ECB agrees to review Trichet letter release

In light of comments made by ECB Governing Council member Patrick Honohan in the book on Brian Lenihan I recently resubmitted my request for access to the letter that had previously been refused to this blog by ECB President Mario Draghi.

I see today RTE is reporting that MEP Sean Kelly has also been seeking access to the letter.

On October 7, I sent a new access to information request to the ECB, again seeking the letter. We said:

…In a previous appeal to the EU Ombudsman and to Mr Draghi, access
to this document was refused. However new information has now come
to light.

It was reported this week that ECB Governing Council Member Patrick
Honohan has contributed to a book in which he outlines information
related to the contents of the November 19 letter. In the book he
says:

“The Troika staff told Brian in categorical terms that burning the
bondholders would mean no programme and, accordingly, could not be
countenanced,” Dr Honohan writes. “For whatever reason, they waited
until after this showdown to inform me of this decision, which had
apparently been taken at a very high-level teleconference to which
no Irish representative was invited.” –

http://www.independent.ie/irish-news/politics/revealed-the-troika-threats-to-bankrupt-ireland-30621197.html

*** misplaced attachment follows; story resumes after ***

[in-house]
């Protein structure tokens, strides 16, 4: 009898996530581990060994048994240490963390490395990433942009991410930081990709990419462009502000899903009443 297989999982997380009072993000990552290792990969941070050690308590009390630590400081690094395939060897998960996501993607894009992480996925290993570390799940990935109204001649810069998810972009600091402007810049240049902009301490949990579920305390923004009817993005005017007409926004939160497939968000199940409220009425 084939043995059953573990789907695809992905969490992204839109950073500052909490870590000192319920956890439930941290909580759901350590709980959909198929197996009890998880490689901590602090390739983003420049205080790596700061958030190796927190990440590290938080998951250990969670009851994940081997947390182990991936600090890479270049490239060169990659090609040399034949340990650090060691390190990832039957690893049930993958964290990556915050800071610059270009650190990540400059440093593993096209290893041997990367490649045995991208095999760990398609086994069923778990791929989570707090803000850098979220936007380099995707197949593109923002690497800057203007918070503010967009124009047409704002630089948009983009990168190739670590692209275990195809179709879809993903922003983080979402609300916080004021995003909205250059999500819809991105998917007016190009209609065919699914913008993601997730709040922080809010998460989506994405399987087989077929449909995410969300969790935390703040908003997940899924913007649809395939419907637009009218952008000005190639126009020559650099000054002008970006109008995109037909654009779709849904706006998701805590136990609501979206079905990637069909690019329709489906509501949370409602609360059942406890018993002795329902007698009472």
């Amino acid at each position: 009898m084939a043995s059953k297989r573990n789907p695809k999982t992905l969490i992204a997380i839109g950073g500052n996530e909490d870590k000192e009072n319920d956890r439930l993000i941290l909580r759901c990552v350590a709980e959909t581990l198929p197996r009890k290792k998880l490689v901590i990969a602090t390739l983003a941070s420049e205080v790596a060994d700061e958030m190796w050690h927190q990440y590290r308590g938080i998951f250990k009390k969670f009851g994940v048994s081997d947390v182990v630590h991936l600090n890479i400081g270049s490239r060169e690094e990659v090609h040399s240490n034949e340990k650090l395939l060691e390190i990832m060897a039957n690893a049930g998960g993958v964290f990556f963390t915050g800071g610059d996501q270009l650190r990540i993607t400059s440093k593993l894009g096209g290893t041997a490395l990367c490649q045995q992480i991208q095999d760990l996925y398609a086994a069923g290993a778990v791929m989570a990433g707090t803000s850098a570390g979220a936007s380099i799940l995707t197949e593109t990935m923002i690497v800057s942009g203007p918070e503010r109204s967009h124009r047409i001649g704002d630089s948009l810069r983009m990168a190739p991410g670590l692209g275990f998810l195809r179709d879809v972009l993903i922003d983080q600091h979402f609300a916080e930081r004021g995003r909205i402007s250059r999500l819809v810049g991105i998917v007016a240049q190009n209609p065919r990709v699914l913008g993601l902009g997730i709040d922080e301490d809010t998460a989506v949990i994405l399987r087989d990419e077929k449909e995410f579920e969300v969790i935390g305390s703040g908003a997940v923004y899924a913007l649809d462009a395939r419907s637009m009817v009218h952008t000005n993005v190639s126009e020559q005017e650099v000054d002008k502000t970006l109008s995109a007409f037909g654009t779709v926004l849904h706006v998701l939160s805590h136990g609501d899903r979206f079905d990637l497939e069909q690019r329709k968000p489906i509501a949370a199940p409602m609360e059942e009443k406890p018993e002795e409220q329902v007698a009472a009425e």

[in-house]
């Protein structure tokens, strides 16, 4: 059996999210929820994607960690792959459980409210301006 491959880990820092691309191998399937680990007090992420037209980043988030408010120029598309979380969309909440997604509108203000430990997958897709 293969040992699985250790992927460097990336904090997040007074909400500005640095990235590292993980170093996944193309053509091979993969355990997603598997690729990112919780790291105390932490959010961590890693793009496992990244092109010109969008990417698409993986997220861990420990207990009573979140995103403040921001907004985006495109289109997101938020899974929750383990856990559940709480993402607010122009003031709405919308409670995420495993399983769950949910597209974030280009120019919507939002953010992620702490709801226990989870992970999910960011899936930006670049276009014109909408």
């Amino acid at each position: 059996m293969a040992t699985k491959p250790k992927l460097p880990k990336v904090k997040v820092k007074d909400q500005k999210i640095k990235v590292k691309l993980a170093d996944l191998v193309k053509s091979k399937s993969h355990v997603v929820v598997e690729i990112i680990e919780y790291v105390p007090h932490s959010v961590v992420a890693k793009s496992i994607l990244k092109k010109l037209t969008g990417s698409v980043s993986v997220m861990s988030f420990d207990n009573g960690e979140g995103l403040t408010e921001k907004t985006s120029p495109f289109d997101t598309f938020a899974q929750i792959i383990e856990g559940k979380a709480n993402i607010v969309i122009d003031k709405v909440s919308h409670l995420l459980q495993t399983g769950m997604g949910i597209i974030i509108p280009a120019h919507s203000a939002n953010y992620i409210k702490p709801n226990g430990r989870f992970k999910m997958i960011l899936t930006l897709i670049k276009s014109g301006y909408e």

In light of the fact that an ECB council member has chosen to
publicly express the views being argued by the Troika at that time,
it now appears – given that the eurozone has not collapsed – that
release of the letter is not in fact a threat to the stability of
the eurozone. I can no longer see any reason why it should not be
released immediately in the public interest.

Yours faithfully,

On October 15, the ECB responded. They said:

Dear Mr Sheridan,

As you will be aware, the ECB President mentioned in his communication to
the European Ombudsman in March this year that the Governing Council
made a commitment to re-evaluate the disclosure of the letter dated 19
November 2010 from Mr Trichet to Mr Lenihan at a “more advanced stage of
the post-programme surveillance”. The completion of the so-called
Comprehensive Assessment (CA) exercise by end-October would provide such
an opportunity to review the stance taken to date on the disclosure of
this letter in light of the outcome of the thorough review of the largest
banks’ balance sheets.

Against this backdrop and in view of the fact that the Governing Council
in all likelihood will re-evaluate the disclosure of the above-mentioned
letter in the course of November, I wanted to check with you whether it
would be acceptable for you that we keep your request on hold until
this reassessment has been concluded. Should it turn out, for whatever
reason, that such a re-evaluation could not be feasibly undertaken during
next month, I would, of course, inform you accordingly and we would
proceed with the formal assessment of your request in line with the ECB’s
Decision on public access to ECB documents.

Please let us know if the above is agreeable to you.

Many thanks & best regards,
Roman Schremser
Senior Adviser
DG Secretariat

I responded that I am happy to wait until November 30, 2014. We will see what happens.

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